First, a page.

By Walter Broeckx
This article is part of the series of the Referee Review 2013. You can find links to earlier articles on the bottom of this article.
Next ref in our series that are done in alphabetical order we have ref Chris Foy. A few seasons ago he was confused with Chris Hoy the bicycle athlete but is Foy as much on top in the ref hierarchy as Hoy is or was (I’m not really up to date with his performances to be honest).
Foy did 21 games in the PL last season. And we reviewed 13 games of those 21. That is 61.90 % of the games he did. So a rather high number of games and we should have some conclusions ready I think.
Let us first have a look at his total decisions and how much he was correct or not.
Ref Foy had to make 1943 decisions in those 13 games and 1595 of the decisions he took were judged correct by our panel of referee reviewers. That is 82,09% of correct decisions in total.
Of course by now you know that judging them as correct is not the same as being correct completely. When we can’t judge a call or when we are not 100% sure he made a mistake we call the decision correct. But it might be that when we would have other angles to see that the call could have been incorrect.So in general the numbers could be even flattering the refs but this goes for all the refs and not just the ref we are looking at today.
Now I must say that the score going to 82% when around 50% of the decisions cannot be really judged is not really that good I think. But what we can’t check, we cannot comment on. So we will move on to the important decisions as those are the calls we usually could check better.
And with the table of important decisions we see a big drop in the numbers. Foy had to make 895 important decisions in the games we could review and 584 of his decisions were judged correct by the panel of referee reviewers. That is only 65.25% correct decisions. In other words let him have 10 important decisions and he will make at least 3 wrong calls. This goes at least for the foul/free kick decisions with both percentages below 70% and that is really not a great number.
It gets even worse if we look at his penalty decisions with not even 1 in 4 correct. It looks as if he was afraid to take the correct decisions in the penalty box.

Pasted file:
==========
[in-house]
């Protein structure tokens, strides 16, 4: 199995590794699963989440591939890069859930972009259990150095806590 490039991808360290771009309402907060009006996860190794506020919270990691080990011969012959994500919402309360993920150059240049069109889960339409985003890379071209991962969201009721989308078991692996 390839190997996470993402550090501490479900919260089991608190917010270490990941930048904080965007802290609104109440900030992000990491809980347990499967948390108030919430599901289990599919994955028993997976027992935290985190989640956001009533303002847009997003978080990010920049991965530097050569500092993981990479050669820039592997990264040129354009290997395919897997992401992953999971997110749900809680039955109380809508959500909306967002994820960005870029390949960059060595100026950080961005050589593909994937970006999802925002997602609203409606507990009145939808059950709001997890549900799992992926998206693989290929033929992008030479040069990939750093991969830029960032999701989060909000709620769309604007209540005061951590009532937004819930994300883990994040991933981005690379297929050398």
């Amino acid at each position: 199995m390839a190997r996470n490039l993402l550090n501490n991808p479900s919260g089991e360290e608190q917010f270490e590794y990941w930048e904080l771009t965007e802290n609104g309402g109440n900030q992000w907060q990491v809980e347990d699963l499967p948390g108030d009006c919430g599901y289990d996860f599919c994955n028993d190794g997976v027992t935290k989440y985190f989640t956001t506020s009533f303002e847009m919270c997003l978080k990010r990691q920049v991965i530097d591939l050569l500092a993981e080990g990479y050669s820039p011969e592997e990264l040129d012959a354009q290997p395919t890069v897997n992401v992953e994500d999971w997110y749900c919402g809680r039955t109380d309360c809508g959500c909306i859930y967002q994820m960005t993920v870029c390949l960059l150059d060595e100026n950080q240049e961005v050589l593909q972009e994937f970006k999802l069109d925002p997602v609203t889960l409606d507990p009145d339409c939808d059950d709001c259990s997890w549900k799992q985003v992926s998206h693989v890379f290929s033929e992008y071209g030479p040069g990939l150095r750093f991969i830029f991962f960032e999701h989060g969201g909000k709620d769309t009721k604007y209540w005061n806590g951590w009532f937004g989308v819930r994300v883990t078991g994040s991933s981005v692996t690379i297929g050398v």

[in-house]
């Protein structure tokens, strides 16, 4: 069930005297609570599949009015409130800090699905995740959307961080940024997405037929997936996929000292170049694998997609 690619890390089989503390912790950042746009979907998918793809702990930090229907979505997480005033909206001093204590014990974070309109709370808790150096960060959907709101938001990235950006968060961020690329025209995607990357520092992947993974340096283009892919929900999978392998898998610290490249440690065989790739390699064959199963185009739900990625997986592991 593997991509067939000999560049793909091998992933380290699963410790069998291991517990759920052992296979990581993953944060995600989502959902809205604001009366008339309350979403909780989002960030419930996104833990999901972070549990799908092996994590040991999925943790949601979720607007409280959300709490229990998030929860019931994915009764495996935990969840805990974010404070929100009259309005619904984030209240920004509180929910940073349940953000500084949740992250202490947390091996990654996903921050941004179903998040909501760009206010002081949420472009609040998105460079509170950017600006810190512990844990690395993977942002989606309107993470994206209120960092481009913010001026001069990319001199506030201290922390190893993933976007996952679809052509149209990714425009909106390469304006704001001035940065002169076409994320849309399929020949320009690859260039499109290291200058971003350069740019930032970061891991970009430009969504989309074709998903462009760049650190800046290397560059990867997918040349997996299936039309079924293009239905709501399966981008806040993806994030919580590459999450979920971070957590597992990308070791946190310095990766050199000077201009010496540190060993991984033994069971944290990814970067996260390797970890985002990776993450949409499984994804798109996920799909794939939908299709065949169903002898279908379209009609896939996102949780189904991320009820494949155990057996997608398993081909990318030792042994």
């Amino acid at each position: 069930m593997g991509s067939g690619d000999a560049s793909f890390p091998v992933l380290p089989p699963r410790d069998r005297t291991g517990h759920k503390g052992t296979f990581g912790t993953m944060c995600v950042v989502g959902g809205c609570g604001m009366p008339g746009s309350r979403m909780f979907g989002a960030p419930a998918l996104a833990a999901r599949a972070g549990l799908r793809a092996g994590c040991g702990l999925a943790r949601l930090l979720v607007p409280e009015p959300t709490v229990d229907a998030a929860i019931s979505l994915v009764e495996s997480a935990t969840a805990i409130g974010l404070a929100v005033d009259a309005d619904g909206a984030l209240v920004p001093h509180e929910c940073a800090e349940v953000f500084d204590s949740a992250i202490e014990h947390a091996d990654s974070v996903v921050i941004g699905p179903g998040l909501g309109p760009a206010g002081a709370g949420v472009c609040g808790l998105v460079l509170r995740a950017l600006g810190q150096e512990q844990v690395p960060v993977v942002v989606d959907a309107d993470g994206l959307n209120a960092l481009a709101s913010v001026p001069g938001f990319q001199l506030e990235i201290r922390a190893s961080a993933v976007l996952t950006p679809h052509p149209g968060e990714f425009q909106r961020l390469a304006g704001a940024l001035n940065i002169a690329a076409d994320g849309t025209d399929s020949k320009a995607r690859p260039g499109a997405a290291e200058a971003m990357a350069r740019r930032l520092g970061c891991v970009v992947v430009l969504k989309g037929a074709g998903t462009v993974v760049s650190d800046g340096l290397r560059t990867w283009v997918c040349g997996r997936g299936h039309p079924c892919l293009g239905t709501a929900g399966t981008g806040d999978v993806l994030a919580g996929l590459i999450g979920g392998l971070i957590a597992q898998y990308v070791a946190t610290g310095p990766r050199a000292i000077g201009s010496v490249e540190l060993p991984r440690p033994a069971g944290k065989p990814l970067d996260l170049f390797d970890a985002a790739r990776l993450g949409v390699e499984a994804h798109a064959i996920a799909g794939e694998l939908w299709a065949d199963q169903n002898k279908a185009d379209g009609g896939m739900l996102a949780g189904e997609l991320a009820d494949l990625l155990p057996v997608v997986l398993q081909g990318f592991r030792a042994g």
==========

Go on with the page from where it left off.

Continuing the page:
And his disciplinary numbers are also terrible. A ref that is clearly afraid to send players off be it with a second yellow or with a straight red card. If you don’t have the guts, then leave it I would say. The distribution of yellow cards is also very poor. A ref that has problems with giving the fouls and also with giving any disciplinary sanction.
And amongst those poor numbers we suddenly see that despite all that ref Foy is the ref with one of the highest correct goal scores. Only 1 goal in the games we reviewed was wrong. Giving him a score of 97,30% correct goal decisions.
Amazing how he can get low numbers on many decisions but yet he can be good when it came to judging the goals.
Let us now take a look at his bias. In other words who was favoured when he made his mistakes and who was suffering. You can see this in the next table.
If we look at the teams with a very low bias we see that we have Manchester City and Reading with that very small negative bias score. We have one team that can say it evens out – that is with Tottenham.
We also have a few teams with a very small positive bias. Manchester United, and QPR are those teams. The teams with the biggest bias in favour are Sunderland, West Ham United, Stoke and West Bromwich Albion.
On the bad end of the table where no team likes to sit we find three teams with a rather big negative bias. Chelsea is one of them. And the teams that suffered most from the mistakes of Foy are Norwich and Arsenal. There is not much difference in between these two teams in terms of the figures.
Going back to Hoy the cyclist you could see that Arsenal have just beaten them on the finish line. Not that those teams wanted to be there to finish first in this table I can imagine.
FINAL CONCLUSION: If we look at the weighted table we see that his numbers were even slightly worse than last years numbers. We then said that his numbers were too low to be acceptable for the PL and the PGMOL. This years numbers confirm our conclusion. I wonder if the fact that Foy is one of the oldest refs in the PL can have something to do with this. Sometimes it is time to go but you hang on to it and at the end you sometimes have to realise that you are getting too old to do it. Can this be the case for Foy?